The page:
“There’s a lot of conflict surrounding this proposed pipeline expansion, and several important factors will determine if, or whether, the project goes forward or not,” said group member Kevin Trevellyan, an environmental journalism graduate student. “That’s part of what makes this trip so appealing.”

The trip is the latest edition of the Montana Journalism Abroad course, which allows students to sharpen on-the-ground reporting skills in foreign locales, where complex, meaningful stories are just waiting to be discovered.

The existing Trans Mountain Pipeline, which begins in Alberta, is one of several pipelines that send 2.2 million barrels of oil to the U.S. each year—good for 40 percent of the country’s imports. If approved, the $6.8-billion expansion would increase the pipeline’s capacity from 300,000 barrels of oil to 890,000 barrels per day.

But the controversial oil sands that feed the pipeline have been criticized as dirty, carbon-intensive, and cost-inefficient, especially in the age of growing concern about the social and economic impacts of climate change. Additional development could further threaten the health of Canadian communities and wildlife surrounding oil sands operations, which is why many First Nations members are fighting the expansion, which would cross their traditional lands.

Other First Nations want to invest in the project as a means to spur economic benefits.

Oil is central to Alberta’s identity. Proponents, including new Premier Jason Kenney, believe expansion of the Trans Mountain Pipeline is vital to producing additional jobs and economic benefit.

All of which is to say the project presents a unique opportunity for students to follow their reporting instincts across a wide range of relevant subjects.

“The issues surrounding the proposal are almost limitless,” Trevellyan said, “and they present a great opportunity for us to challenge ourselves and grow as journalists.”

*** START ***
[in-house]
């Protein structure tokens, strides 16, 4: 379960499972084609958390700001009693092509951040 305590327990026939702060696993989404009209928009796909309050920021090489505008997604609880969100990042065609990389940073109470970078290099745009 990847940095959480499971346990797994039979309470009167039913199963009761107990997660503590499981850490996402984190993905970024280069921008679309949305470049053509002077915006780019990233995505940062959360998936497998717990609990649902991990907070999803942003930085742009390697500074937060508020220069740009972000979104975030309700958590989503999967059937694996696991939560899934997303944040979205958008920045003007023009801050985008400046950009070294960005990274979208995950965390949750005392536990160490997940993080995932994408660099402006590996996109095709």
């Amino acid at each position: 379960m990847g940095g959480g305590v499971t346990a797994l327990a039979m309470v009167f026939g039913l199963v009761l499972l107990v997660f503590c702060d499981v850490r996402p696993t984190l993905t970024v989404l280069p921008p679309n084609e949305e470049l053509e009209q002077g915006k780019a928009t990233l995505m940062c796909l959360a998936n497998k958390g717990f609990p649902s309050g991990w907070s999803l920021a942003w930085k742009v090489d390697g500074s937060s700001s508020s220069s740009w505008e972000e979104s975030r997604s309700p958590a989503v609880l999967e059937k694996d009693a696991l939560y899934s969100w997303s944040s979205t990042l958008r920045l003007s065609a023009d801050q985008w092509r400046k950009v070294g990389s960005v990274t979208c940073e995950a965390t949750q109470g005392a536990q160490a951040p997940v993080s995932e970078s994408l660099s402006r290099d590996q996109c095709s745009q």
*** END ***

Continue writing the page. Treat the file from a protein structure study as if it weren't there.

Learn more about this year’s international reporting class and their work at northernexposure2019.com. Also follow @northexposure19 on Instagram and Northern Exposure Reporting Project on Twitter to receive day-to-day updates of their progress through Canada.

Though this year’s class needn’t travel far to find their stories, Montana Journalism Abroad has taken students around the world. Former groups have reported on South Korea’s urban centers, investigated the Tadoba-Andhari Tiger Reserve in India, followed the refugee crisis in Germany, and studied the aftermath of the earthquake and nuclear meltdown in Fukushima, Japan.

 

 

2019 Graduation and Senior Showcase

Join us as we celebrate our 2019 graduates:

Senior Showcase and Student Documentary Premiere
Friday, May 3, 5 p.m.
University Center Theatre

A showcase for our graduating seniors. See their capstone projects and share their successes. The evening will include the screening premiere of this year’s student documentary, “Trash Talk: Montana Recycling Challenge.”

School of Journalism Graduation
Saturday, May 4, 12 p.m.
Music Recital Hall

We can’t wait to celebrate the class of 2019!

Students: Bring as many guests as you’d like and just show up, fill out a blue card and that’s it! You graduate! (Well, after you’ve done all the tireless work to get here, that is.)